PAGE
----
Reflections on the Irish language by a world traveller
The Irish language has always been a huge part of my life. Since the day I was born, Irish was being spoken all around me and although I have travelled far and wide, I always use my cúpla focal at any given opportunity.
Growing up, I was lucky enough to be living in a Gaeltacht area, or Irish-speaking area of Ireland. County Meath was never renowned for Gaeltacht areas unlike the West, Kerry or Donegal were, but back in 1937, the Land Commissioner bought my great-grandparents’ land in County Mayo. In exchange for the house and land in the West, they were given a house and farm in County Meath. Many other families moved into the area from various Irish-speaking areas around the country and thus our very own Gaeltacht in County Meath was formed. My grandmother was just 11 years old at the time. Listening to her stories about moving her whole life over to County Meath is one of my most cherished memories from my childhood. I have been, and still am incredibly proud of my grandparents. The move to the other side of the country was not without its challenges and the locals greeted some of the families that moved to the area with disdain. However, they persevered, making an Irish community and leaving a legacy which we, as a community, still have today. I am thankful every single day that I was lucky enough to grow up speaking Ireland’s mother tongue, Gaeilge.
There have been a few poignant moments over the past few years that made me realise how strongly I feel about the importance of retaining this part of my identity. While in university, back in 2013, a prominent journalist for one of Ireland’s leading publications spoke out on a well-known current affairs programme about the Irish language. He claimed it was a dying language, with no real purpose. Furthermore, he claimed it was not part of the culture of the Irish people. An anger sparked inside of me that I didn’t realise I had. I would not stand for this. I would not let anyone speak ill of something so important to me. Irish was so much more than just a language for me. Irish for me had shaped the person I had become. I was determined that it would always remain a part of life, my culture and my heritage. I slept badly that night, the journalist’s words infiltrating my thoughts as I tossed and turned. When I arrived at University the next morning, my thoughts were suddenly clear. I was going to take action. I found a quiet corner before pounding the keys on my laptop keyboard for the next hour. I let every ounce of emotion I felt spill onto the page and finished by sending what I had written to the editor of the publication the journalist in question worked for. A sense of calm descended upon me. I was content I had taken action and didn’t even think that my words may actually appear in print the very next day. When they did, I felt proud. Proud that I stood up for what I believed in. I was also amazed at the amount of support I had gotten. There were many like-minded people like me out there. I was not alone in wanting to preserve the Irish language.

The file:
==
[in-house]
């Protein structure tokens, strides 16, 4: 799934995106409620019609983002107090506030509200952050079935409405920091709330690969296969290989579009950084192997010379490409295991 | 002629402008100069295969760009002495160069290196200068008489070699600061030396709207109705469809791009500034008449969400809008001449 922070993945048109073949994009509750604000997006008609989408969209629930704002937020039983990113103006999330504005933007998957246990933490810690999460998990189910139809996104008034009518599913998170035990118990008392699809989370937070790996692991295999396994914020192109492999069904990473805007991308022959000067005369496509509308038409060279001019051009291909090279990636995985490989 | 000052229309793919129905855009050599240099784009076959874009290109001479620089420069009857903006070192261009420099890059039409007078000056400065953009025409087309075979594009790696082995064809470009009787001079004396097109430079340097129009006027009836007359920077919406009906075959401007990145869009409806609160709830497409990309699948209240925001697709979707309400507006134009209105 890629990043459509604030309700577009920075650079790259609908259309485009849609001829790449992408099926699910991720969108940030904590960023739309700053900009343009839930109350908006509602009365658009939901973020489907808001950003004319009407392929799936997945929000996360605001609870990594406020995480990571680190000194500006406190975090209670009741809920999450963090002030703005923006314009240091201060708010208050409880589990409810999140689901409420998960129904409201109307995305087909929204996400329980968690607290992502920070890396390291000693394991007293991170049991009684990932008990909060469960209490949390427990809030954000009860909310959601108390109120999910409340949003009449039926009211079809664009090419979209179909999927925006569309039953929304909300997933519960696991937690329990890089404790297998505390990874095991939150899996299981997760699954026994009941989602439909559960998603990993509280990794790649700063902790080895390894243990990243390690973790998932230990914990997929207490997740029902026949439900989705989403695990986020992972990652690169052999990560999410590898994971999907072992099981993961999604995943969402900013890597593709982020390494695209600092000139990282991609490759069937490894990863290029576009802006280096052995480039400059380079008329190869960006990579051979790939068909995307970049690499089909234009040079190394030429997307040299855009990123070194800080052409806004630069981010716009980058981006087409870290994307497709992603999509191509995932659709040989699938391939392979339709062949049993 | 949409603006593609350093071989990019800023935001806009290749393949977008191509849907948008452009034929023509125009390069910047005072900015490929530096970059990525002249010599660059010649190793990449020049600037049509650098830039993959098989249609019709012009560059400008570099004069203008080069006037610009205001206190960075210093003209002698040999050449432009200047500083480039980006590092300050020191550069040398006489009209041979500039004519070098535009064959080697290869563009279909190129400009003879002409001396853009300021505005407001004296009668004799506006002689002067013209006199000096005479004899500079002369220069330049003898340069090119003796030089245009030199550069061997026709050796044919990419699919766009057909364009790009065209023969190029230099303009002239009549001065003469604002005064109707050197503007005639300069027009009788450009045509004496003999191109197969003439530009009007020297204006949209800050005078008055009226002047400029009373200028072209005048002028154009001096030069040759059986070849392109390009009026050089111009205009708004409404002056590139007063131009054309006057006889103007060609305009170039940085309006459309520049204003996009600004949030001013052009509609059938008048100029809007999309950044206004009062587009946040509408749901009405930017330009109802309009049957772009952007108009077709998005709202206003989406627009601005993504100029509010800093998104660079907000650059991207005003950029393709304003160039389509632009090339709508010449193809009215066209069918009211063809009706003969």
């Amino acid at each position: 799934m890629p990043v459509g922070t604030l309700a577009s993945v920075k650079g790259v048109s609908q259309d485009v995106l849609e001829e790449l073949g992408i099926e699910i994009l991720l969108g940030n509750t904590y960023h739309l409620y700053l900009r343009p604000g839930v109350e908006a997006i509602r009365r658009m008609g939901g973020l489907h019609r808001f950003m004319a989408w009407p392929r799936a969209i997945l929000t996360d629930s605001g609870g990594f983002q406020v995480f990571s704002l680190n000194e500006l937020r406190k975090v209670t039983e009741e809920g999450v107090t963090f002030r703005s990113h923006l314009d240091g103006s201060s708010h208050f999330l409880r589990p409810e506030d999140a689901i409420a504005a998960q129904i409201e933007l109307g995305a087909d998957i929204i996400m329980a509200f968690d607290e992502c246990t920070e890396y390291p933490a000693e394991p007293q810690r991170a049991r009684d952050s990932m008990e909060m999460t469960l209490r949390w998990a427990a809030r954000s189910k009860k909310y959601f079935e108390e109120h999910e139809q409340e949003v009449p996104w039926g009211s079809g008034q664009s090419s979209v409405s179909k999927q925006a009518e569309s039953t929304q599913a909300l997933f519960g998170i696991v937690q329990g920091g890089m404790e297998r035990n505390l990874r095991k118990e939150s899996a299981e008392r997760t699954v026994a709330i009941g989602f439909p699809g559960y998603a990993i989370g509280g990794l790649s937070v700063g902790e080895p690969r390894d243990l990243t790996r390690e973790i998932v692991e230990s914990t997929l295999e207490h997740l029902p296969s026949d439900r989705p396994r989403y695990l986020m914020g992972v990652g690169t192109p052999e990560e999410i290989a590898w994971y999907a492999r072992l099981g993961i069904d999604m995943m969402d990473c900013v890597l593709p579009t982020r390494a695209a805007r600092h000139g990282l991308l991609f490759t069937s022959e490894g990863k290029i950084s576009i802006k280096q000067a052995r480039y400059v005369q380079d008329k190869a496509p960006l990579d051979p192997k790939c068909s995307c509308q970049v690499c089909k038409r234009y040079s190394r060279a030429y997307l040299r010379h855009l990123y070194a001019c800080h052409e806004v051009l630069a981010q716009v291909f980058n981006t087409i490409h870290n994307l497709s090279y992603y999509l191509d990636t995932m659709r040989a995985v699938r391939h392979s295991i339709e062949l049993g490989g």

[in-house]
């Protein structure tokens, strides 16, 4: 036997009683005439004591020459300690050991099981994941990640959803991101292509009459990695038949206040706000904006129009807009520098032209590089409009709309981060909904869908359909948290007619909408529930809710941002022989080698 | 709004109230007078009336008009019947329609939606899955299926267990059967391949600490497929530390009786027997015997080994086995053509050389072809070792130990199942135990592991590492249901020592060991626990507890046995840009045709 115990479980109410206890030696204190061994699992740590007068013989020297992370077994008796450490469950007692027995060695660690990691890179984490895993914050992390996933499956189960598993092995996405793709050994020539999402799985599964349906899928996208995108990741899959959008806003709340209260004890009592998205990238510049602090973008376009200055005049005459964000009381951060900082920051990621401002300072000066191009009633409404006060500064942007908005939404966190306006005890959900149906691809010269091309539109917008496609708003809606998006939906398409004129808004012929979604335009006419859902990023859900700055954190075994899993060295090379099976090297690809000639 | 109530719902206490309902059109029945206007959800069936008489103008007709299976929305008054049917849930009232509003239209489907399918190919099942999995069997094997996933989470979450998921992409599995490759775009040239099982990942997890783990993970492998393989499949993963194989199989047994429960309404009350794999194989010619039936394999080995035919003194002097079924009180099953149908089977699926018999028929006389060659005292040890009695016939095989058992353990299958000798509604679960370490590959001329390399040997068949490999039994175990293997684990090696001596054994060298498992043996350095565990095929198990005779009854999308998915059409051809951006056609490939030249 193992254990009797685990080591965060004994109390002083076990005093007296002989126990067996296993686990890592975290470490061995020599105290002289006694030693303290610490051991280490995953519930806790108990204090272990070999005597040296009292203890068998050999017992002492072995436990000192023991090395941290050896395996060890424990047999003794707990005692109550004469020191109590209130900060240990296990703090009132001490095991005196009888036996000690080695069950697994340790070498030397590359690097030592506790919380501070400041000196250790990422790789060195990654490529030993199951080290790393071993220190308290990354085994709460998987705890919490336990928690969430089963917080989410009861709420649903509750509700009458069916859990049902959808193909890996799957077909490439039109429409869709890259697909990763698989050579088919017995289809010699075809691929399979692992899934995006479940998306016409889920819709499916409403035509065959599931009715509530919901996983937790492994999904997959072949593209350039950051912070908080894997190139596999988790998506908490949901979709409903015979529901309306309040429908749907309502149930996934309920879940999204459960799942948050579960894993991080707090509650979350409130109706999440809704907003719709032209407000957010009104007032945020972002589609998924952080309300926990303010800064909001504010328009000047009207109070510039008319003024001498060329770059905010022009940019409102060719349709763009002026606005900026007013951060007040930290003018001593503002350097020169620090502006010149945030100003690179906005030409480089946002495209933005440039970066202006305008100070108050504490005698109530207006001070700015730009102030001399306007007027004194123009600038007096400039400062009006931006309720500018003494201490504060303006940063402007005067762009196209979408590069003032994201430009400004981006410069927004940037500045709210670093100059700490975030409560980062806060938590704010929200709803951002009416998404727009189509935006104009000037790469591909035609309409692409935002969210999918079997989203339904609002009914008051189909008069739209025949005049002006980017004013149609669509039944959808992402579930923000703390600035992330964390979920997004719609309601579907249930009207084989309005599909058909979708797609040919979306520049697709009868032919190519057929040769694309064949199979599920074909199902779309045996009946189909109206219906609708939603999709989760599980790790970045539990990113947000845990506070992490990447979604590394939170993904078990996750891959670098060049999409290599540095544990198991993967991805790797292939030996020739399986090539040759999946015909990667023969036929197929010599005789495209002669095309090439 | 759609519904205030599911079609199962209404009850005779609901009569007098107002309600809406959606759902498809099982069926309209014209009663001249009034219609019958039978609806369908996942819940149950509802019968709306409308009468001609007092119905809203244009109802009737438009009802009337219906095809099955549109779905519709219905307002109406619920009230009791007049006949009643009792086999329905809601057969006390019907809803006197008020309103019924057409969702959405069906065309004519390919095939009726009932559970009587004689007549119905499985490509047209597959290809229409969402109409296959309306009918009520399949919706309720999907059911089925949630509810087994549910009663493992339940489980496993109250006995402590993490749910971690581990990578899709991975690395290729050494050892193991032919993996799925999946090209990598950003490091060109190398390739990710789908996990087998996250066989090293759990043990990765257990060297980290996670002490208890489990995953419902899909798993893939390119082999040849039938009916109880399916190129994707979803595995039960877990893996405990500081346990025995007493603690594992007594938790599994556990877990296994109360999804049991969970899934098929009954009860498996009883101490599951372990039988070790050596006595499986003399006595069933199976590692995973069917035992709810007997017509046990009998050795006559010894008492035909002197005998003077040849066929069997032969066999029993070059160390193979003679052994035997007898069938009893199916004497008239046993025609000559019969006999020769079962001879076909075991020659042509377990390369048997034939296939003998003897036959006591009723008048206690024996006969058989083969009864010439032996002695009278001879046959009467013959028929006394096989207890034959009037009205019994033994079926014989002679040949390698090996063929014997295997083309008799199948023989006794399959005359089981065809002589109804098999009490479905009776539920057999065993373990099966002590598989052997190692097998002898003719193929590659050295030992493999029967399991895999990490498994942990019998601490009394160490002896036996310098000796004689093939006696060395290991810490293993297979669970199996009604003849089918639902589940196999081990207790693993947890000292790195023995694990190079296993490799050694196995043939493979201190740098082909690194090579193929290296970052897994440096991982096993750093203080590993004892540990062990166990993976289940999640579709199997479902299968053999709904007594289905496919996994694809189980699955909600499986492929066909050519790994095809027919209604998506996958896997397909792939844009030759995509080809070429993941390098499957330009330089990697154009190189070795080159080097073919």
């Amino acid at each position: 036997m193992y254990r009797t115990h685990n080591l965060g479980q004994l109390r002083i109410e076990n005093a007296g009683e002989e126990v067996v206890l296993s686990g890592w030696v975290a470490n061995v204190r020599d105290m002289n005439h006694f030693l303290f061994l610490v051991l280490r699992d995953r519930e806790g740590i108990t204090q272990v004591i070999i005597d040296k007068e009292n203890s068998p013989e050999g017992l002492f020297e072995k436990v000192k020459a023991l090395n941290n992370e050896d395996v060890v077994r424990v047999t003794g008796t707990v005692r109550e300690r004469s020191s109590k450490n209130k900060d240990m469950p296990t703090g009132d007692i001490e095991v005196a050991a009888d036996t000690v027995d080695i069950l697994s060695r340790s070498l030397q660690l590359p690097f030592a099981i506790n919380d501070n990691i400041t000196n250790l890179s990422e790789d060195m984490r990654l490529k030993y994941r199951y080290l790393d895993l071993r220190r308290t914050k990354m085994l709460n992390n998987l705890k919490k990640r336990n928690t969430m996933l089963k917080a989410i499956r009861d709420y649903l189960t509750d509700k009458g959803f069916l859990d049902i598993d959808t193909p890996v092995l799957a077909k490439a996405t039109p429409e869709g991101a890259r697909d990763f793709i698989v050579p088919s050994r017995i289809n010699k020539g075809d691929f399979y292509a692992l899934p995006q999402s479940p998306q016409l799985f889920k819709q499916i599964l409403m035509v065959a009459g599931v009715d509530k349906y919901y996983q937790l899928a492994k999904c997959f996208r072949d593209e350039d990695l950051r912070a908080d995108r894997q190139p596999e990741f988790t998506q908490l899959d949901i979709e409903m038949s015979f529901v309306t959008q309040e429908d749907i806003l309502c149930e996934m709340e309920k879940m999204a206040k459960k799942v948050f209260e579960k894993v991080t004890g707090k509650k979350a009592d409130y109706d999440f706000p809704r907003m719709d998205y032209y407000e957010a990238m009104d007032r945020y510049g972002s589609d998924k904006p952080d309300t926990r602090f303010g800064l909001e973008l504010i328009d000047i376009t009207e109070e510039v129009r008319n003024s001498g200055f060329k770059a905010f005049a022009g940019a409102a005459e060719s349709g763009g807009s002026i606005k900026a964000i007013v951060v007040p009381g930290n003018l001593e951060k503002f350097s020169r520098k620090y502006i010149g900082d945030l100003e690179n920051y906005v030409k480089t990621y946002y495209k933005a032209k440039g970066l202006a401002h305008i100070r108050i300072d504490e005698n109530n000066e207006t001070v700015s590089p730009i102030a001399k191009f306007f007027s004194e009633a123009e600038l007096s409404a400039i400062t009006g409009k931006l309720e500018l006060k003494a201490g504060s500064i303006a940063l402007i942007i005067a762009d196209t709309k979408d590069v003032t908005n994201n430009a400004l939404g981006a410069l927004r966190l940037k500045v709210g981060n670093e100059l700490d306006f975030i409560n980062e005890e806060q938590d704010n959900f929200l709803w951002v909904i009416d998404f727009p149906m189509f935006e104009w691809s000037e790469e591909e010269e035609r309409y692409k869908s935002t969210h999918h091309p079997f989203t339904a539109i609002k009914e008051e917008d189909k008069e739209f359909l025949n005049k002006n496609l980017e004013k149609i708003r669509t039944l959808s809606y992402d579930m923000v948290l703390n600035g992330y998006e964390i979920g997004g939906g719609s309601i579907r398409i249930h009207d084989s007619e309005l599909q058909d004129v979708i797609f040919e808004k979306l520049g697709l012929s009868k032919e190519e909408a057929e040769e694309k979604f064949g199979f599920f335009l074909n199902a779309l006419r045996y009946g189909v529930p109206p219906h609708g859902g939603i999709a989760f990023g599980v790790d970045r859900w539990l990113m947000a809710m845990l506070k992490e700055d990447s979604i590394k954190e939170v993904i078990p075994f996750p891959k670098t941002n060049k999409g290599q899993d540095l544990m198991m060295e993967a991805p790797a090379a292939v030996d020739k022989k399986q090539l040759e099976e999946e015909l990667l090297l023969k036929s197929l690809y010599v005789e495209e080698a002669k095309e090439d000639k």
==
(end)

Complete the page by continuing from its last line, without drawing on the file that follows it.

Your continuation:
Fast forward a few years to 2016, my partner and I found ourselves travelling through South-East Asia for an extended period. I’m not quite sure how it happened but we found ourselves slipping into a habit of speaking Irish every day. Sometimes for a short while, sometimes for extended periods. I realised how much I had missed speaking it and I enjoyed and appreciated the exchanges more than my partner will ever know. Having experienced the death of my father the previous year, I was feeling lost. I felt like I had lost my connection to the Irish language. The man who had taught me my first words as Gaeilge was no longer here. But these exchanges, no matter how small or simple, reignited my passion.